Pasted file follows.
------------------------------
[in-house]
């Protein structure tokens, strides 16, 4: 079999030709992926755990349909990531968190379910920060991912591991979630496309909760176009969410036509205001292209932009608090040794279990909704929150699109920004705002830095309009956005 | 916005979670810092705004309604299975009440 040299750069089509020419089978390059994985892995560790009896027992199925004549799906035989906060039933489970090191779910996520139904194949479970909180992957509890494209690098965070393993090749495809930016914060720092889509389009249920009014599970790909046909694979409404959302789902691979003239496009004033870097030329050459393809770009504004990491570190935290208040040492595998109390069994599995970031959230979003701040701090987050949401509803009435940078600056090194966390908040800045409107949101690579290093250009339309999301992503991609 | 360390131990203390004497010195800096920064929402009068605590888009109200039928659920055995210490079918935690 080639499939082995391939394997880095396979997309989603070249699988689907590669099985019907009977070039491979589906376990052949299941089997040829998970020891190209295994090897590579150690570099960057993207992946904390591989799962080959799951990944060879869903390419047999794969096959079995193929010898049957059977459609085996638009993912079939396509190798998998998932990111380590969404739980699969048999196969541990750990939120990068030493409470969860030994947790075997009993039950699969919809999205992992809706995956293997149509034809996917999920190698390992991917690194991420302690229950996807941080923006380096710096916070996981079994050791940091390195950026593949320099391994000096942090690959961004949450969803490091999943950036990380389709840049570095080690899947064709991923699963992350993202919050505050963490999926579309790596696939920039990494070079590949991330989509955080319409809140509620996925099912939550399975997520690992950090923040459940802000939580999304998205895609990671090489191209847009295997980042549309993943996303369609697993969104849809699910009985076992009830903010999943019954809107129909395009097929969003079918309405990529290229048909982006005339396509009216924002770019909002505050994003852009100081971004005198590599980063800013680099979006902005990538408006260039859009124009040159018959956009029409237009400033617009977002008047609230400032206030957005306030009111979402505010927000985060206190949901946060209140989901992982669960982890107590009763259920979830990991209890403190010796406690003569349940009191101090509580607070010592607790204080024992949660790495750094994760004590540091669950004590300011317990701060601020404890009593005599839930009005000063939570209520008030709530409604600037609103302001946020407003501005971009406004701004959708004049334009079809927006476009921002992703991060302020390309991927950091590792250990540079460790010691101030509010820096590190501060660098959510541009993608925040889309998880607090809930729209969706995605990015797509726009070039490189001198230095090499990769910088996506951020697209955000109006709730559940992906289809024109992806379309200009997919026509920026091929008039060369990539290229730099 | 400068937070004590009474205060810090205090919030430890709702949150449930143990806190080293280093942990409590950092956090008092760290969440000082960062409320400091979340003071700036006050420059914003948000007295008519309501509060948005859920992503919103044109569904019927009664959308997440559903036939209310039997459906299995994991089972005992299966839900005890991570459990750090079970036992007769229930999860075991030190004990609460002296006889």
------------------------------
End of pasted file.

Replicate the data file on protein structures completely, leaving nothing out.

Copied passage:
[in-house]
């Protein structure tokens, strides 16, 4: 079999030709992926755990349909990531968190379910920060991912591991979630496309909760176009969410036509205001292209932009608090040794279990909704929150699109920004705002830095309009956005 | 916005979670810092705004309604299975009440 040299750069089509020419089978390059994985892995560790009896027992199925004549799906035989906060039933489970090191779910996520139904194949479970909180992957509890494209690098965070393993090749495809930016914060720092889509389009249920009014599970790909046909694979409404959302789902691979003239496009004033870097030329050459393809770009504004990491570190935290208040040492595998109390069994599995970031959230979003701040701090987050949401509803009435940078600056090194966390908040800045409107949101690579290093250009339309999301992503991609 | 360390131990203390004497010195800096920064929402009068605590888009109200039928659920055995210490079918935690 080639499939082995391939394997880095396979997309989603070249699988689907590669099985019907009977070039491979589906376990052949299941089997040829998970020891190209295994090897590579150690570099960057993207992946904390591989799962080959799951990944060879869903390419047999794969096959079995193929010898049957059977459609085996638009993912079939396509190798998998998932990111380590969404739980699969048999196969541990750990939120990068030493409470969860030994947790075997009993039950699969919809999205992992809706995956293997149509034809996917999920190698390992991917690194991420302690229950996807941080923006380096710096916070996981079994050791940091390195950026593949320099391994000096942090690959961004949450969803490091999943950036990380389709840049570095080690899947064709991923699963992350993202919050505050963490999926579309790596696939920039990494070079590949991330989509955080319409809140509620996925099912939550399975997520690992950090923040459940802000939580999304998205895609990671090489191209847009295997980042549309993943996303369609697993969104849809699910009985076992009830903010999943019954809107129909395009097929969003079918309405990529290229048909982006005339396509009216924002770019909002505050994003852009100081971004005198590599980063800013680099979006902005990538408006260039859009124009040159018959956009029409237009400033617009977002008047609230400032206030957005306030009111979402505010927000985060206190949901946060209140989901992982669960982890107590009763259920979830990991209890403190010796406690003569349940009191101090509580607070010592607790204080024992949660790495750094994760004590540091669950004590300011317990701060601020404890009593005599839930009005000063939570209520008030709530409604600037609103302001946020407003501005971009406004701004959708004049334009079809927006476009921002992703991060302020390309991927950091590792250990540079460790010691101030509010820096590190501060660098959510541009993608925040889309998880607090809930729209969706995605990015797509726009070039490189001198230095090499990769910088996506951020697209955000109006709730559940992906289809024109992806379309200009997919026509920026091929008039060369990539290229730099 | 400068937070004590009474205060810090205090919030430890709702949150449930143990806190080293280093942990409590950092956090008092760290969440000082960062409320400091979340003071700036006050420059914003948000007295008519309501509060948005859920992503919103044109569904019927009664959308997440559903036939209310039997459906299995994991089972005992299966839900005890991570459990750090079970036992007769229930999860075991030190004990609460002296006889």